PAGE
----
The amsmath packages helpfully define a macro \DeclareMathOperator which does what it says on the tin: it declares a mathematical operator such as \sin or \Null or whatever and typesets it all nice and dandy.

If I want to do a one-shot operator, it seems a bit of a fuss to \DeclareMathOperator it if I'm only going to use it once. So:

Is there a command that typesets its contents in the same way that \DeclareMathOperator does? (And I'd like it to be exactly how \DeclareMathOperator does since I sometimes mess with fonts and colours and would like them consistent.)

  • What do you mean by \Null? Jul 4, 2013 at 11:55
  • @LoverofStructure (Firstly, I'd've put that link as a comment rather than adding to the question.) I mean that I can do \DeclareMathOperator{\Null}{Null} to allow me to write \Null in the document. I generally use it for the null space of a matrix or linear transformation. As I often teach linear algebra I use it quite a lot so I use \DeclareMathOperator to define it. But sometimes there's something that I'll only use once (see my comment on Yiannis' answer), hence this question. Jul 4, 2013 at 12:31
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2 Answers 2


You are looking for \mathop: http://www.giss.nasa.gov/tools/latex/stackrel.html , for example \mathop{\sum \sum}_{i,j=1}^{N} a_i a_j.

If you really want to do exactly what amsmath does then \operatorname is a better choice.

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    TeX in space?! Something new every day.. Mar 4, 2011 at 12:31
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    \mathop doesn't seem to make its argument \mathrm as is default for operators. I think the right approach is to use \operatorname and then, if you need subscripts etc, wrap that in a \mathop
    – Seamus
    Mar 4, 2011 at 12:40
  • @Seamus see my post below for font.
    – yannisl
    Mar 4, 2011 at 12:49
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    @Seamus \operatorname* is the variant you need if you want to have limits.
    – cefstat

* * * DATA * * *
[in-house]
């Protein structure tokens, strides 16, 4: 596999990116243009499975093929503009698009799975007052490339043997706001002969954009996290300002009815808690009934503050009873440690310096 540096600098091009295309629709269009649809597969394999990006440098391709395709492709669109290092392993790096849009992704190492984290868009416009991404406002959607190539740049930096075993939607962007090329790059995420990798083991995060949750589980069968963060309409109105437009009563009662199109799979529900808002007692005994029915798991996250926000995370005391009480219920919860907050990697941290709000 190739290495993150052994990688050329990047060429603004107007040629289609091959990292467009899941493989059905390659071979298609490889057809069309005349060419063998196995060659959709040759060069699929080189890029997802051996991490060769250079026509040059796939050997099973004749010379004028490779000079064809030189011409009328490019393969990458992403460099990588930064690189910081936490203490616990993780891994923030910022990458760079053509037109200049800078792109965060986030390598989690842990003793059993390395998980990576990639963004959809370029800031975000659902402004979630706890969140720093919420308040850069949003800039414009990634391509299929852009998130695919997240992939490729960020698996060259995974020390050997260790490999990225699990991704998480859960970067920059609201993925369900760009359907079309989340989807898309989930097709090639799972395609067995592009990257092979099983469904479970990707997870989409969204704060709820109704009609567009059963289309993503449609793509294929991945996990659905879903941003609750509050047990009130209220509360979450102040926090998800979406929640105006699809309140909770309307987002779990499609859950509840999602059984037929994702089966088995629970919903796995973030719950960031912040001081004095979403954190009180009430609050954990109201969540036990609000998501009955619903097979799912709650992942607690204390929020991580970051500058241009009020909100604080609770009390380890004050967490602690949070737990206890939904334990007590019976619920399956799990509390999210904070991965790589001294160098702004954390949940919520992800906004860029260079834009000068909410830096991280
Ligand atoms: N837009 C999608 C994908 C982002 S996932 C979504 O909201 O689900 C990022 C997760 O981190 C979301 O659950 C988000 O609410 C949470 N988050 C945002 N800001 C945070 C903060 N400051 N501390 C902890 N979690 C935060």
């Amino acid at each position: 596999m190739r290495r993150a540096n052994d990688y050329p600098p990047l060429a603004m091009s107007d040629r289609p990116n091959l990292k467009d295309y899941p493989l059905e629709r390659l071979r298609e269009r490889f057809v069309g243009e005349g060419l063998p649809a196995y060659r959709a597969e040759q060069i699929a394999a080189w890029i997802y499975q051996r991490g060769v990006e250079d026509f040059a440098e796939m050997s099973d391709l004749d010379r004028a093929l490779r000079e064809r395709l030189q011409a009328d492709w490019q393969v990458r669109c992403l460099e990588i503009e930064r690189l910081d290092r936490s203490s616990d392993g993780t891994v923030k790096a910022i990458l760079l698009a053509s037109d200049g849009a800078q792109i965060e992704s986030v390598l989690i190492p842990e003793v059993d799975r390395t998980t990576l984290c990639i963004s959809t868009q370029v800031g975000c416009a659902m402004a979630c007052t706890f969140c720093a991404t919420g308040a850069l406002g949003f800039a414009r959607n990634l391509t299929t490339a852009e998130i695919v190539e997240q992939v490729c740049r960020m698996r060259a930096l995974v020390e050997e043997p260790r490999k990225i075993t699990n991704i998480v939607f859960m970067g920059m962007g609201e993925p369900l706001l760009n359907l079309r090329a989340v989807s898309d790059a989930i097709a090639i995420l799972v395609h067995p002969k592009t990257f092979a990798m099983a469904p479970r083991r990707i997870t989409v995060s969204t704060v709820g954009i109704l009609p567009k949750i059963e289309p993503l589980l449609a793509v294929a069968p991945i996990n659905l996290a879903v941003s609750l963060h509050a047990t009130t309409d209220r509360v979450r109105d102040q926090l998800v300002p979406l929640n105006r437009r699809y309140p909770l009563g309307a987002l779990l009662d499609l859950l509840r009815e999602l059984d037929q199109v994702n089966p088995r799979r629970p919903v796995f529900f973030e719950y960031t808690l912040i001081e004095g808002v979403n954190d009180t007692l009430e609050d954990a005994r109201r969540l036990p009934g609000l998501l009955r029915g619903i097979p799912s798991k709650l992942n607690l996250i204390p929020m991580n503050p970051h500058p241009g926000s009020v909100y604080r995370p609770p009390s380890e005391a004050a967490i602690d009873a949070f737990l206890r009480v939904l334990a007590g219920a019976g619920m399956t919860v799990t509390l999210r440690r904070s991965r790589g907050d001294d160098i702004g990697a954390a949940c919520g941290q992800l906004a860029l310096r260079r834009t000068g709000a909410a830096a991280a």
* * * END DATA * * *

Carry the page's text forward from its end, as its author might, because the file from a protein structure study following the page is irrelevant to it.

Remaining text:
Mar 4, 2011 at 12:57
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    You can even try this [\operatornamewithlimits{K}_{k=0}^\infty\frac{a_k}{b_k}\]
    – yannisl
    Mar 5, 2011 at 19:31

You can go back to the TeXbook and do it the Knuth way, using \mathop

\def\limsup{\mathop{\overline{\rm lim}}}



If you really only want a one shot, you can type:


I would rather have something like:



One can extend the command \oneshot to the \nolimits version for consistency. Why I prefer a two shot approach i.e, defining it first and then using it, is that good software practice dictates that you should try and re-use code. You could stick the command in your master style file, if you have one. It will also with a shorter name make reading the LaTeX source easier.

Would you really use an operator only once in a mathematics write-up?

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    if you're using latex, better to use \mathrm: \def\limsup{\mathop{\overline{\mathrm{lim}}}} or just look into the file amsopn.sty and see how \DeclareMathOperator is defined. it's a bit convoluted, but you're good enough at latex innards to figure it out. do take note of the use of `\limits'. Mar 4, 2011 at 13:19
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    @Yiannis: It doesn't really make sense to wrap this in a \def (or better \newcommand): As the title says, this is about a one-shot math operator. Mar 5, 2011 at 8:39
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    @Hendrik Vogt For a one shot one can only use \overline{lim} if you are not too worried about side-effects, or \mathop{\overline{lim}}. I wouldn't use newcommand in this case as def can be overwritten much easier and is less typing. One-shot is not a recommended approach from a programming perspective, so I would recommend one takes two shots!
    – yannisl
    Mar 5, 2011 at 10:41
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    @Hendrik Vogt Only advantage is that you don't need amsmath. Another is that you do not need to define it as with the DeclareMathOperator in the preamble only. See also my edited answer for some more thoughts on the subject.
    – yannisl
    Mar 5, 2011 at 16:17
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    @Yiannis: I like your edited answer much better: You explain why you chose to not make it a one-shot. Thanks a lot! Mar 5, 2011 at 18:38

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